A trade mark is a piece of property and, like all other property, it can be bought and sold. In fact, a trade mark is one of the most valuable pieces of commercial property that a business can own and so ensuring that an acquisition is done properly is absolutely vital.
Broadly speaking, the purchase of a trade mark is a two-step process. The first involves the legal assignment, with a contract, and the second involves the recordal of that assignment at the relevant trade mark registry. This is explained in a little more detail below.
A Trade Mark Assignment is a legal agreement drafted to govern the sale of a trade mark, but equally trade marks could be sold as part of a wider Asset Purchase Agreement (which often includes other intellectual property rights and domain names).
Either way, you should have some form of a written agreement which sets out the sale (known as the assignment) of the trade mark from the Assignor to the Assignee. It’s obviously key that the Assignor is the actual registered owner of the trade mark and this should be checked against the trade mark register. You should also ensure that the assignment agreement properly details the trade mark or trade marks that are being sold, and covers the wider commercial points such as the sale price and the assignment date.
Once the agreement has been properly executed, the legal ownership of the trade mark will transfer from the assignor to the assignee.
Whilst the legal agreement results in a transfer of title, trade marks are publicly registered rights and so the public register also needs to be updated to reflect the new owner. For example, if you’re assigning a UK trade mark the public register is managed by the UK Intellectual Property Office (UKIPO).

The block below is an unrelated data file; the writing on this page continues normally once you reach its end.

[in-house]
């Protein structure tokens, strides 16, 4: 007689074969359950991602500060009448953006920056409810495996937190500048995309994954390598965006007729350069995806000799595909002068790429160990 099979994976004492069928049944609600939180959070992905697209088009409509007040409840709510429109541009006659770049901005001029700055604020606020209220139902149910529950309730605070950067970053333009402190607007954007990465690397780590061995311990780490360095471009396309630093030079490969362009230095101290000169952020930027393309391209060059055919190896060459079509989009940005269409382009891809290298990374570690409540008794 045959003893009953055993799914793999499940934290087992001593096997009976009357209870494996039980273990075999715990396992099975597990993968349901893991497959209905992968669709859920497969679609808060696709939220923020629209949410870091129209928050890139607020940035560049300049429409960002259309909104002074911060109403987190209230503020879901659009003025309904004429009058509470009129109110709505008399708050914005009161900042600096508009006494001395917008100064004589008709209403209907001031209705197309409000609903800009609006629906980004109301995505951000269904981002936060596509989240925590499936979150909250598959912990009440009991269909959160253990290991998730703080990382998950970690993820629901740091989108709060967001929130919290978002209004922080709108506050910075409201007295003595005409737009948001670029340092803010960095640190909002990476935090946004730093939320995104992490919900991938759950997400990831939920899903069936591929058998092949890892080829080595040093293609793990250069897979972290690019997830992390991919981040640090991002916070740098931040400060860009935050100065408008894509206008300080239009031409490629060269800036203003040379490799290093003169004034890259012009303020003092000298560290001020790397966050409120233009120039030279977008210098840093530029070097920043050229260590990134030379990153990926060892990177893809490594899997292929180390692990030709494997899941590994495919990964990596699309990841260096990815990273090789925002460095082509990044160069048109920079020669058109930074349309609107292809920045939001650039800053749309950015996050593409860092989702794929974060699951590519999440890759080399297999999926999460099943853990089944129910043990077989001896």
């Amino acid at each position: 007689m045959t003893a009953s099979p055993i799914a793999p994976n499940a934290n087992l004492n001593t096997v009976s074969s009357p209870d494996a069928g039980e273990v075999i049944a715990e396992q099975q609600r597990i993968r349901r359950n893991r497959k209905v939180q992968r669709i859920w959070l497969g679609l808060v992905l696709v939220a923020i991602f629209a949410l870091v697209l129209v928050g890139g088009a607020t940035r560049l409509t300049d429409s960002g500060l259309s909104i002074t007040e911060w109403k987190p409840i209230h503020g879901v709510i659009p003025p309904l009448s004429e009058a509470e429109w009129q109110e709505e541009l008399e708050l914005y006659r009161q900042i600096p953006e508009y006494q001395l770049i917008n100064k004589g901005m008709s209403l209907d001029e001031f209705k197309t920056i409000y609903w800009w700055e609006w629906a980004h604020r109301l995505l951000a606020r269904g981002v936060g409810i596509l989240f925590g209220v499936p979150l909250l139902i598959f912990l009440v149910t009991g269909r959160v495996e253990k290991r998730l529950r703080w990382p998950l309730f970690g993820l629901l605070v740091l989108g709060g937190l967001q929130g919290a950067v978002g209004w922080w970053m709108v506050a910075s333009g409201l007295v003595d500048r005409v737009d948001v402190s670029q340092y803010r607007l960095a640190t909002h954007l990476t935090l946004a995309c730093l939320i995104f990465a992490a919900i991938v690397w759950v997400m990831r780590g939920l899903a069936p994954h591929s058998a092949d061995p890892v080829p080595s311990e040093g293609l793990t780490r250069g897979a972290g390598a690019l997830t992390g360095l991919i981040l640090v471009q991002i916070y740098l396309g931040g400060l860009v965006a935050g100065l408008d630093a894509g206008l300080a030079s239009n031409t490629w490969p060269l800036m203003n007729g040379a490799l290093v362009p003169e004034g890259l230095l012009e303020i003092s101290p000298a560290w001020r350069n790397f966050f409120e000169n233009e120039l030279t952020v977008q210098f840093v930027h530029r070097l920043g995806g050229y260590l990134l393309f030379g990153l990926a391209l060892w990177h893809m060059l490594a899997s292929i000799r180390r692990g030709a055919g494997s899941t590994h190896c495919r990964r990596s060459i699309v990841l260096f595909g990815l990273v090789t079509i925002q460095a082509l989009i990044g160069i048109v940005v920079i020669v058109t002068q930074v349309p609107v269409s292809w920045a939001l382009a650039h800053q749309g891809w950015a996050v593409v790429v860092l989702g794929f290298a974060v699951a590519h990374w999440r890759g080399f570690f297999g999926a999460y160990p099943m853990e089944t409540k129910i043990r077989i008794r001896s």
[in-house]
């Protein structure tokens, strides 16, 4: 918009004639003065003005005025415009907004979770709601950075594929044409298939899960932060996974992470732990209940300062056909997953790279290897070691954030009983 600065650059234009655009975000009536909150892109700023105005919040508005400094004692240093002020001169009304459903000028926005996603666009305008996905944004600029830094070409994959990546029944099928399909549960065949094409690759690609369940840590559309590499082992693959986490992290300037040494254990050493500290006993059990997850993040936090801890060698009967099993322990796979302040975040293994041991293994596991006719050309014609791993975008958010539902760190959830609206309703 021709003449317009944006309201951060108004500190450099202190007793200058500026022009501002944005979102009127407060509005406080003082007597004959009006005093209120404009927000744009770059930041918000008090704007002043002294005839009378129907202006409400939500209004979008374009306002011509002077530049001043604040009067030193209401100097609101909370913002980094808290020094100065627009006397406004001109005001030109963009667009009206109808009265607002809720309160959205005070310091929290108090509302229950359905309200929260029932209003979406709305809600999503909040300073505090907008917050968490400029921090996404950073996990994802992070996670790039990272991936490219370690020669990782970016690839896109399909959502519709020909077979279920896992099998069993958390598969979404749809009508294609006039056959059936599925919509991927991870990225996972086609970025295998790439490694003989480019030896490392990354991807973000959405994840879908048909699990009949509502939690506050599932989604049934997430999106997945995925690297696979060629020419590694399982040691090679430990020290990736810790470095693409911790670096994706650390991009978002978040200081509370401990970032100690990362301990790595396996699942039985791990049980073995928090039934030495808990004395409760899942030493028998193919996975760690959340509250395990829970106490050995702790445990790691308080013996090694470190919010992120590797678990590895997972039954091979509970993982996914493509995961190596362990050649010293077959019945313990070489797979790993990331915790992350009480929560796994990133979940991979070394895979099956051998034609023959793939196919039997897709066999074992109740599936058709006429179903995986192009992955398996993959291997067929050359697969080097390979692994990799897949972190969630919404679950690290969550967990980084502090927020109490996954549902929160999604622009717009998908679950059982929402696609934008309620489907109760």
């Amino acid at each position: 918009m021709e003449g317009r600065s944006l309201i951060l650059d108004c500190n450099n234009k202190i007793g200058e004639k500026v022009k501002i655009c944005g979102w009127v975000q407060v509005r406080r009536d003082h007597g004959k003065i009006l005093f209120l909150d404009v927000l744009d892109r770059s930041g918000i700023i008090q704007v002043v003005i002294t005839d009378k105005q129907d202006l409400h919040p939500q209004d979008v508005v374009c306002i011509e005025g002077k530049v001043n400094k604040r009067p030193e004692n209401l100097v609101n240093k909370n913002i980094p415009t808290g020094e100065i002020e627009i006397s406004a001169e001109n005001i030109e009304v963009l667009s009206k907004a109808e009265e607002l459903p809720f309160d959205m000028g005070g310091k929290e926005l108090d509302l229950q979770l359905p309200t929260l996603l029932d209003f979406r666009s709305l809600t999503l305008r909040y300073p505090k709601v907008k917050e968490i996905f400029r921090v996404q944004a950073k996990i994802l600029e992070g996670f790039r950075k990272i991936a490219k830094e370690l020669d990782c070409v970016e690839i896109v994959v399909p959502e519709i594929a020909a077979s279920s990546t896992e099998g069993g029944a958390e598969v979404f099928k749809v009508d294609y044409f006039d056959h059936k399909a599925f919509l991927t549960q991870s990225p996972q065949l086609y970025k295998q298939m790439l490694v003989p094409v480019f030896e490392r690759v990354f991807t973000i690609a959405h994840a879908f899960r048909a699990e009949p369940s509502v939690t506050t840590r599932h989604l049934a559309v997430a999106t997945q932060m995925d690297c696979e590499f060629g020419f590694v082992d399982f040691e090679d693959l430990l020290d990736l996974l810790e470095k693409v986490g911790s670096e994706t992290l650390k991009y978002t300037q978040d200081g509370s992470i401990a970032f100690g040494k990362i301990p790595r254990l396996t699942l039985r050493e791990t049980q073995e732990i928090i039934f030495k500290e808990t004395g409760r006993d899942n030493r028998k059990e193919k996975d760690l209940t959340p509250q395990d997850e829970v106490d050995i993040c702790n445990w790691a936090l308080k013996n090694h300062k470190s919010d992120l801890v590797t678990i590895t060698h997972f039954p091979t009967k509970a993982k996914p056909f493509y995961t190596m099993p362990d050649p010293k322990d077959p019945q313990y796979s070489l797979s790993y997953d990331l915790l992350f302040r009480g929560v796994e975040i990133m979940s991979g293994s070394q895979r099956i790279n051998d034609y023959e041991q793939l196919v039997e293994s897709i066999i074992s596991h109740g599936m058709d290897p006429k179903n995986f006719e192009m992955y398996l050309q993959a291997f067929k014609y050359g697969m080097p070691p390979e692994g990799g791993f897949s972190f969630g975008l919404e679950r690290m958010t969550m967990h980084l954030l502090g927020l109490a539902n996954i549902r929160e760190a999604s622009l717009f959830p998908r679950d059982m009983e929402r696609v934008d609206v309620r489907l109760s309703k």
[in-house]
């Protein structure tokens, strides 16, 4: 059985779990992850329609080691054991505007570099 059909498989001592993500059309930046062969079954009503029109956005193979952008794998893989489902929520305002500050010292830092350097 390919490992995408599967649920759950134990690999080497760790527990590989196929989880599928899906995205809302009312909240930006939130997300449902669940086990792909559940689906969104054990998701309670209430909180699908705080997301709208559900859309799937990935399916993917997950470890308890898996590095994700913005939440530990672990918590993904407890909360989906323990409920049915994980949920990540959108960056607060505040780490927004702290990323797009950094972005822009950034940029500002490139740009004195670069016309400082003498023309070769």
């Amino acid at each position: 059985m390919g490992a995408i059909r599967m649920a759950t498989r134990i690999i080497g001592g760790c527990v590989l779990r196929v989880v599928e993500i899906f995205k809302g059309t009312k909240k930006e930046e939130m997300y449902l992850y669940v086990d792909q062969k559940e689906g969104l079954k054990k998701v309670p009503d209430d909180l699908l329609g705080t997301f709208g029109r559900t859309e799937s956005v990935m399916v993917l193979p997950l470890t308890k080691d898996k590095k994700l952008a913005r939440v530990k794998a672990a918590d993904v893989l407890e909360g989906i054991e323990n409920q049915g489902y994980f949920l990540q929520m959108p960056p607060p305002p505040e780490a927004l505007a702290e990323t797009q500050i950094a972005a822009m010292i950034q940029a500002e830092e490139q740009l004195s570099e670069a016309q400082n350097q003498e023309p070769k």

In most jurisdictions, this is a relatively straightforward administrative process that usually requires the submission of the assignment agreement to the relevant registry and the payment of an official fee. However, in some countries, the formalities around an assignment recordal are strict, and only an original notarised and legalised assignment agreement in a certain format will be accepted for a recordal.
As a result, care needs to be taken when organising the sale of an intentional trade mark portfolio to ensure that the correct number of agreements are executed, in the correct way, by the assignor and assignee. Ascertaining the full filing formalities from the outset can save a great deal of time and effort.
The legalities around a trade mark acquisition can seem simple but there are a number of pitfalls to avoid, so getting proper advice is a must (although you would expect us to say that).
Fortunately, the trade mark assignment process is something we have a great deal of experience in. Furthermore, we have a network of agents all over the world who can advise on any local requirements in their jurisdiction – so, wherever the trade mark is registered, we can ensure that it ends up safely in your hands. Just contact us online or by email to find out more.
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